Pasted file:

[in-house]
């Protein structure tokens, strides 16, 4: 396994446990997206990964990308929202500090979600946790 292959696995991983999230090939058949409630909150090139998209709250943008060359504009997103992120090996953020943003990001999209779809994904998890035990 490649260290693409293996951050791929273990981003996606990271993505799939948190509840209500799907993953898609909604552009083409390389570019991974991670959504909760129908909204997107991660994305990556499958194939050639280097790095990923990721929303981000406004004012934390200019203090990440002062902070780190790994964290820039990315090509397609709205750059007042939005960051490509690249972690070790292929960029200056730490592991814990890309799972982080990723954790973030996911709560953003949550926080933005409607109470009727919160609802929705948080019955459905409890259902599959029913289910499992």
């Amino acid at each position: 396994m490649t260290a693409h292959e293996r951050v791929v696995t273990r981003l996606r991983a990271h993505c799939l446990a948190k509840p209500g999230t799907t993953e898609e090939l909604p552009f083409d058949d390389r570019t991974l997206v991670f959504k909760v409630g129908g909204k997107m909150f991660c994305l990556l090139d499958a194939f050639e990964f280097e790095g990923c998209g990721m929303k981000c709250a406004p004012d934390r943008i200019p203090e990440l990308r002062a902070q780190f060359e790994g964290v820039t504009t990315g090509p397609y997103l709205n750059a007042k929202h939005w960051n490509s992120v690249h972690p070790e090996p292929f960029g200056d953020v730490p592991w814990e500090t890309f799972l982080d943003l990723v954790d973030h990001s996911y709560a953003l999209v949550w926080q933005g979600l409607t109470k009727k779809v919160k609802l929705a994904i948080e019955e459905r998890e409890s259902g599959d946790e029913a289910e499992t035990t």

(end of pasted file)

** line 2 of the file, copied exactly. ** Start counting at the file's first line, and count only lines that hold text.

């Protein structure tokens, strides 16, 4: 396994446990997206990964990308929202500090979600946790 292959696995991983999230090939058949409630909150090139998209709250943008060359504009997103992120090996953020943003990001999209779809994904998890035990 490649260290693409293996951050791929273990981003996606990271993505799939948190509840209500799907993953898609909604552009083409390389570019991974991670959504909760129908909204997107991660994305990556499958194939050639280097790095990923990721929303981000406004004012934390200019203090990440002062902070780190790994964290820039990315090509397609709205750059007042939005960051490509690249972690070790292929960029200056730490592991814990890309799972982080990723954790973030996911709560953003949550926080933005409607109470009727919160609802929705948080019955459905409890259902599959029913289910499992």